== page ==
Missouri Gov. Nixon vetoes limited jobless benefits

06/17/2014 7:17 PM

06/18/2014 12:19 AM

Gov. Jay Nixon vetoed legislation Tuesday that could have narrowed the duration of Missouri’s jobless benefits to one of the shortest in the nation.

The Democratic governor said the bill passed by the Republican-led Legislature “would have made it harder for unemployed workers to get back on their feet and undermined Missouri’s economic growth.”

The Republican sponsor of the bill said he wants to consider a veto override attempt, which would require a two-thirds vote of both chambers during a September session. So far this year, Nixon has vetoed 12 bills, one of which already has been overridden.

Missouri residents currently can collect unemployment benefits for up to 20 weeks, which already is less than the national norm of 26 weeks.

The legislation would have linked the duration of benefits to the state’s unemployment rate, allowing a full 20 weeks of aid only when the state’s average unemployment rate was at least 9 percent during the third quarter of the previous year.

The maximum length of benefits would have decreased one week for each one-half percentage point drop in the unemployment rate, bottoming out at 13 weeks of benefits when the jobless rate was less than 6 percent.

That would have made Missouri’s minimum duration of benefits shorter than in every state except Florida and North Carolina, which both set 12-week minimums using sliding scales based on unemployment rates.

“I want to see Missourians go to work and not need unemployment,” said sponsoring Sen. Mike Kehoe, a Republican from Jefferson City. “Unemployment should be a safety net for the worst of the worst times, not something you can rely on at the drop of a hat.”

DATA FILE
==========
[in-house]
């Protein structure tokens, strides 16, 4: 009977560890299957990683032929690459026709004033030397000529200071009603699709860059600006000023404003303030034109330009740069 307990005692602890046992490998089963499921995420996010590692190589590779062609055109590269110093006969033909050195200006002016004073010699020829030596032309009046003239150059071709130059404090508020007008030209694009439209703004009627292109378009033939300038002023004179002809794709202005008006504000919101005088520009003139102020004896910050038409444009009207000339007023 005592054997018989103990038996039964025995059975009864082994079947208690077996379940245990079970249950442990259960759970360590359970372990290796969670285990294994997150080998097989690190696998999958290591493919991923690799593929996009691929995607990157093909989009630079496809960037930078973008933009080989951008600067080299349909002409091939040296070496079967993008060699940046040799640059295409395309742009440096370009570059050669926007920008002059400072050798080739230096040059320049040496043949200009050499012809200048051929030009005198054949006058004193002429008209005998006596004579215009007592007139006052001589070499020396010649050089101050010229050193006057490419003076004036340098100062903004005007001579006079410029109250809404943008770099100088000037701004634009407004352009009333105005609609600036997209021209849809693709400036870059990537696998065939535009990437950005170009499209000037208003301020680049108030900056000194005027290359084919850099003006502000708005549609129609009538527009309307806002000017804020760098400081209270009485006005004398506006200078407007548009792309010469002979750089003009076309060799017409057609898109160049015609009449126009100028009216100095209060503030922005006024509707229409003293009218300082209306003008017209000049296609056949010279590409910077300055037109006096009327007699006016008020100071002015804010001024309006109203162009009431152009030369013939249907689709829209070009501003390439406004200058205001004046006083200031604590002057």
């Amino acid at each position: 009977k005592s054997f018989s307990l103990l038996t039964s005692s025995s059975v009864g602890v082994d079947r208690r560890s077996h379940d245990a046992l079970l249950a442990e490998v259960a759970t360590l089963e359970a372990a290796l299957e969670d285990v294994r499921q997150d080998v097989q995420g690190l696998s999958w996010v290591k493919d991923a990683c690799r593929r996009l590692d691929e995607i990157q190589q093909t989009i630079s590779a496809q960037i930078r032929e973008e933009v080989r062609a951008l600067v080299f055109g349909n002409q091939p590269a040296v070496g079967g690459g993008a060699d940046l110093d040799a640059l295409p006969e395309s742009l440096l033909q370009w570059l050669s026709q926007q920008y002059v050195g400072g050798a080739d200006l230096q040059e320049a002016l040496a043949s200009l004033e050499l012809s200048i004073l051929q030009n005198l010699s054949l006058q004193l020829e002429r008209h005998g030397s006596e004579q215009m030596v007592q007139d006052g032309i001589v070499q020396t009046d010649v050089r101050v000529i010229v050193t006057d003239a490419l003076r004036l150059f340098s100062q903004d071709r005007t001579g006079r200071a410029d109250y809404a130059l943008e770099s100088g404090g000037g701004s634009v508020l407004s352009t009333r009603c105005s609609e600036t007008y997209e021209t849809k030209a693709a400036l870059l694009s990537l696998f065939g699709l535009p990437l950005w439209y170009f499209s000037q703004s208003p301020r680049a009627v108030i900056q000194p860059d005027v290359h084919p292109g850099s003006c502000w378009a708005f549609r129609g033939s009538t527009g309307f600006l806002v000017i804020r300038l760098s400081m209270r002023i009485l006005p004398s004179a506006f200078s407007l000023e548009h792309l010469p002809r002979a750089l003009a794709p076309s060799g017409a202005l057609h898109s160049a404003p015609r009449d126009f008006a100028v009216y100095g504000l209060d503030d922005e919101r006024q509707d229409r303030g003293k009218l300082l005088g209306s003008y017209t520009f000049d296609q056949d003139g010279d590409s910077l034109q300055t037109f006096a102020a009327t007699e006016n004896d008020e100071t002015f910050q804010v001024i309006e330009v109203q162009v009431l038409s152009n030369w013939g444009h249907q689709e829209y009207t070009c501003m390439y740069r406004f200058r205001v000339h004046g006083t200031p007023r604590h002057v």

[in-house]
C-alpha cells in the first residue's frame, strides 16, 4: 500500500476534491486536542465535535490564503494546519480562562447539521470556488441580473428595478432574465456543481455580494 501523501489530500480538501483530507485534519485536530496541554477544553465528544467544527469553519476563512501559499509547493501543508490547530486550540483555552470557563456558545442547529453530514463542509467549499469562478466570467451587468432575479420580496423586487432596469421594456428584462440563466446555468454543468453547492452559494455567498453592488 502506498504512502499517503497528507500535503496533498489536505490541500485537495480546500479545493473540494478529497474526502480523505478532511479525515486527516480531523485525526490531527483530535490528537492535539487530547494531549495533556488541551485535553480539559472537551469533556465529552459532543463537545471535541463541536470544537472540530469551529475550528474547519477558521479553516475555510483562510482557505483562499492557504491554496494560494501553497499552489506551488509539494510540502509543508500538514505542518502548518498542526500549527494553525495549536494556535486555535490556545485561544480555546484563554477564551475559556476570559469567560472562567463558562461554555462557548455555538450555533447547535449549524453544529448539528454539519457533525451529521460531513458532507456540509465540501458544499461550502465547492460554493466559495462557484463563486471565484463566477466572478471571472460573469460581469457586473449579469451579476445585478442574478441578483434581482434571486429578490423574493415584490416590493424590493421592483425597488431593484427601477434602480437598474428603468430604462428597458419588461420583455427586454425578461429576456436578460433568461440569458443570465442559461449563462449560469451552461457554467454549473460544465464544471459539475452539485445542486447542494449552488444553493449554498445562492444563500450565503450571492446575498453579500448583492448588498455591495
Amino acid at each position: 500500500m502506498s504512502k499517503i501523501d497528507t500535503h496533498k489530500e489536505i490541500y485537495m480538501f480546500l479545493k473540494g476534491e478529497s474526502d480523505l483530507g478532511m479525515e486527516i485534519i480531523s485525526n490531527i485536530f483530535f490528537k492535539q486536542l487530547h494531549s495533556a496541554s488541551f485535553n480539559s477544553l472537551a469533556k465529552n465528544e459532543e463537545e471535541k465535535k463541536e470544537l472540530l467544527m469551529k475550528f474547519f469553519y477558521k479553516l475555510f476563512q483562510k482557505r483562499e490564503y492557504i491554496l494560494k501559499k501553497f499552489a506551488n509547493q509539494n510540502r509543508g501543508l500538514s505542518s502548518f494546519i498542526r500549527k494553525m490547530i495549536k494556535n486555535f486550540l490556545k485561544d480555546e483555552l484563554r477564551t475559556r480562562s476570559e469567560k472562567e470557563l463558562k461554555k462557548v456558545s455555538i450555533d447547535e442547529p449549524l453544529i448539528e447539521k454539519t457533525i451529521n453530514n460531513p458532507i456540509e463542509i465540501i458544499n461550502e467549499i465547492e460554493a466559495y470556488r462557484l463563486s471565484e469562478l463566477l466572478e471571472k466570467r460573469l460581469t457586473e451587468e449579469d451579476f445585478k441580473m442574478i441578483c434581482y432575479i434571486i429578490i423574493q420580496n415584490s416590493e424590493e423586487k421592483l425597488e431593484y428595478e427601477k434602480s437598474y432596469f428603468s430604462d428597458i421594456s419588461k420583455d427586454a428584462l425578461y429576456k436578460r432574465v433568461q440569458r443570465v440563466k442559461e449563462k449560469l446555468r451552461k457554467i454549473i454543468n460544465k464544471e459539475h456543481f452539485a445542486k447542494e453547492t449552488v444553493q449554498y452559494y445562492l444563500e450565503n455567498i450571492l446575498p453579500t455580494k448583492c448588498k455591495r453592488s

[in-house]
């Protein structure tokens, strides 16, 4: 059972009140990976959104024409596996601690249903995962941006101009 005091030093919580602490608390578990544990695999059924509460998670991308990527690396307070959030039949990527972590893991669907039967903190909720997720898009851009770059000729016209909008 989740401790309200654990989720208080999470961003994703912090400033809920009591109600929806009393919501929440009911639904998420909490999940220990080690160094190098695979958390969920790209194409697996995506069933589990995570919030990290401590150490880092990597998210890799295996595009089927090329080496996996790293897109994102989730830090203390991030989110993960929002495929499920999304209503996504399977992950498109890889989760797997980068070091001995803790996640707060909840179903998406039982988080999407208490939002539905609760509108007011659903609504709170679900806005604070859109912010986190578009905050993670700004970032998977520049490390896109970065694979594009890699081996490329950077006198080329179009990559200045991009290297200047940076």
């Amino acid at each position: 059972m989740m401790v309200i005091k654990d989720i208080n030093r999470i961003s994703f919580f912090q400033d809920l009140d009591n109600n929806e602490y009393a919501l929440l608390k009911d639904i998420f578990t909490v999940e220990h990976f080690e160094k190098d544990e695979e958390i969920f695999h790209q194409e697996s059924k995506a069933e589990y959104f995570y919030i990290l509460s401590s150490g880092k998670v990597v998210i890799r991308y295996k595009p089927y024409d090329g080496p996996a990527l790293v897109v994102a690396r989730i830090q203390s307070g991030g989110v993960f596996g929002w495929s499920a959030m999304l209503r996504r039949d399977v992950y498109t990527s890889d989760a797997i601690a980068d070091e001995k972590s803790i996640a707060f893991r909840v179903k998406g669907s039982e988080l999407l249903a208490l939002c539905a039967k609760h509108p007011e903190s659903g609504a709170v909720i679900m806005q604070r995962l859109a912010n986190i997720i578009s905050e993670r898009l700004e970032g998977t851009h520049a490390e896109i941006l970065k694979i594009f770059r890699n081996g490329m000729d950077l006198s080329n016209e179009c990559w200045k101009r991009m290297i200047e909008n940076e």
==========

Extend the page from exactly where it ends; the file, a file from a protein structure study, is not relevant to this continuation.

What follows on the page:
Business groups had promoted the Missouri legislation as a way to revamp an unemployment system that had to borrow over $1 billion from the federal government to pay benefits following the recent recession.

“This was common-sense reform,” said Tracy King, vice president of governmental affairs for the Missouri Chamber of Commerce and Industry.

In addition to limiting benefits, the legislation would have raised the cap on how much money could be kept in Missouri’s unemployment trust fund, and it would have required a state board to consider issuing bonds to fortify the fund whenever its debt to the federal government exceeded $300 million.

Nixon said the legislation was unnecessary, because Missouri recently paid off its unemployment fund debt.

The governor also said the legislation was unfair, because jobless residents from counties with high unemployment rates still would have had their duration of benefits reduced if the statewide unemployment rate was low.

“Now that we’ve returned our unemployment trust fund to solvency, there is simply no need to inflict additional hardships on those Missourians who have not yet found work,” Nixon said in a statement.

Kehoe expressed frustration that Nixon had not shared his concerns with lawmakers during the session, so that the bill could have been amended.

The bill passed the Senate by a 24-8 vote, which would meet the threshold for a veto override. It passed the House by a 101-49 vote with nine members absent. That was eight votes short of the two-thirds mark needed for an override.

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